One really promising change in Mammoth is the growth of media/news outlets. The Internet has played a huge role. Competition is accelerating all of it. Gone are the days of the single, “owned”, fluffy newspaper. The Sheet has captured some of the area’s best writers and has a solid advertising base. Sierra Wave/Benett Kessler just gets better everyday (and she knows where the bodies are buried). Newcomer Mammoth Lakes Daily News online has laid a foundation and has real potential. And the Mammoth Times is scrambling. All of this is good, really good. One of Mammoth’s shortcomings over the past couple of decades has been the lack of quality journalism––reporters who can, and have the knowledge to, ask the tough questions and dig a little (or maybe a lot). I applaud this. Hopefully, it will all work to make Mammoth and the Eastern Sierra an even better place.
And I’ve been receiving inquiries and comments about MMSA CEO Rusty Gregory’s new vision for the gateway to town, the “town square”, making Main St. a two-lane road, gondola stations throughout town, and a potential land trade that would create a “Central Park” for Mammoth locals. Is that smoke I smell? It makes me remember all the discussion about how food delivery trucks wouldn’t be clogging the streets around the Village (and hence no need for loading docks) because the restaurants would all be working out of central commissary located somewhere else in town. Yeah right. And how does this grandiose plan put more profits into the Ski Area’s coffers? (After all, that is the ONLY plan.) People think Rusty should try to get the Village gondola past the Canyon Lodge parking lot before trying to get it to the VONS parking lot. Yes, I think that is smoke I smell. And is that a mirror? My guess is that Rusty wants all of us distracted and dreaming again while he’s trying to acquire the crown jewels. Does anybody know many acres the Forest Service is going to swap him at the Main Lodge in the latest deal? Maybe some of our edgy journalists can discuss this our new Inyo Forest Supervisor.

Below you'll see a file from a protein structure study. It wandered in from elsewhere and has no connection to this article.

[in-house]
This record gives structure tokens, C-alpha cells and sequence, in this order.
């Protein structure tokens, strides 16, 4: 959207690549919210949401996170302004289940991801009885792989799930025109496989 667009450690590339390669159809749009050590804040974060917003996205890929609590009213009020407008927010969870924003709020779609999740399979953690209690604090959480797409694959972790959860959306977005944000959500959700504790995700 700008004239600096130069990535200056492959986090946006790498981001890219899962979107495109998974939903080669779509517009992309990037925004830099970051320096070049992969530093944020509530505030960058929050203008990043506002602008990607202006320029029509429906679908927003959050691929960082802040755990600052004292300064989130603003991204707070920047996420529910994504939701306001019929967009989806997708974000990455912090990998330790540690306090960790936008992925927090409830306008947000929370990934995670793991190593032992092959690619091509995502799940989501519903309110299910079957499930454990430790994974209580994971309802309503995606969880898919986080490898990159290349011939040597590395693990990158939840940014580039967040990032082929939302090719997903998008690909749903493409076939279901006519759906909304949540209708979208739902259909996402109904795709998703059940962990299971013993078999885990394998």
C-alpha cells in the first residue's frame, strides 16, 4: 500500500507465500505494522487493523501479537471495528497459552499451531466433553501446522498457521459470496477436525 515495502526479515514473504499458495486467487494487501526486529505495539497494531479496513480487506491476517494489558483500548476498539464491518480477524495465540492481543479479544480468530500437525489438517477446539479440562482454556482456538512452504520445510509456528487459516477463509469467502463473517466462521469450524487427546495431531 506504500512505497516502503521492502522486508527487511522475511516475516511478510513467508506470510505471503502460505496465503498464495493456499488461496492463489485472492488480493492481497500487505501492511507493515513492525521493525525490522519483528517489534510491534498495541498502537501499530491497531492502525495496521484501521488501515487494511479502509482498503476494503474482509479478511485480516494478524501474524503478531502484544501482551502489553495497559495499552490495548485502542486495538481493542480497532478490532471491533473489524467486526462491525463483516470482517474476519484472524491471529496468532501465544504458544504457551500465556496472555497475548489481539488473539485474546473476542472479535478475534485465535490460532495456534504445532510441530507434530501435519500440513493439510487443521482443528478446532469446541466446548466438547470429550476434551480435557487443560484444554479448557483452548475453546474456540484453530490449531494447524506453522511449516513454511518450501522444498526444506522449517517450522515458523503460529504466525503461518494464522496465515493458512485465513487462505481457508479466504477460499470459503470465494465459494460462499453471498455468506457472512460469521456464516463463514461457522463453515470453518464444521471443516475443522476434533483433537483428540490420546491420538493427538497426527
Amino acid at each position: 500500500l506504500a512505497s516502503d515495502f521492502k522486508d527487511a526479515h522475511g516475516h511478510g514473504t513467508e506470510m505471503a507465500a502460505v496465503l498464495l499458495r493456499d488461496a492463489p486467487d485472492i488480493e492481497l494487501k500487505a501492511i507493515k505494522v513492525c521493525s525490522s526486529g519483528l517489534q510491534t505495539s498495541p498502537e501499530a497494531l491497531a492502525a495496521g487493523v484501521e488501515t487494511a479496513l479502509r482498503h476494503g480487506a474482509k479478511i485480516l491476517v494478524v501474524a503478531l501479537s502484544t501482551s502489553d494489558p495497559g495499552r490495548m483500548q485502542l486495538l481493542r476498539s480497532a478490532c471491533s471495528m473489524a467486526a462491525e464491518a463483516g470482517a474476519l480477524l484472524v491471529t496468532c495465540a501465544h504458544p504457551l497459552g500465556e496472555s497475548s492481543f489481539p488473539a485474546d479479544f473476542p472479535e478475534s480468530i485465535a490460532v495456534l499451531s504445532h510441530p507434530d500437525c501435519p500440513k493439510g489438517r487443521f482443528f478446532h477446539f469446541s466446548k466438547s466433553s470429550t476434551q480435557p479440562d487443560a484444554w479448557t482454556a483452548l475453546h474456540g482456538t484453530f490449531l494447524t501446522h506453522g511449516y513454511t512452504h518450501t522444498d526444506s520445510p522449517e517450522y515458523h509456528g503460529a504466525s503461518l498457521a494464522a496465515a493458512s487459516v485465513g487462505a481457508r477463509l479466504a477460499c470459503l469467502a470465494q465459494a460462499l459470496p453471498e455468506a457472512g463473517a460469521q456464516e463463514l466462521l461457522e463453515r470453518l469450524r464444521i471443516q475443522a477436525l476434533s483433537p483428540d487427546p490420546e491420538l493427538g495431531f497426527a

And finally, Mammoth remains a most interesting real estate market. The oft quoted real estate phrase “it’s different here” has become the public laughing stock in local markets throughout the country. As we’ve seen in Mammoth, no market is insulated from this downturn. Values in many segments have experienced substantial decline. But name a place that is so beautiful, so temperate, so protected, and so unpretentious yet with so many recreational opportunities, so little approximate competition, and with massive demographics and wealth within a half-day’s drive by car. Well, go ahead and name one. And over the years I’ve watched many long-time locals frustratingly try to find an equal place to relocate to (yes, after 30+ winters the snow does get to be tiresome). Let’s face it, just being here is a screaming deal.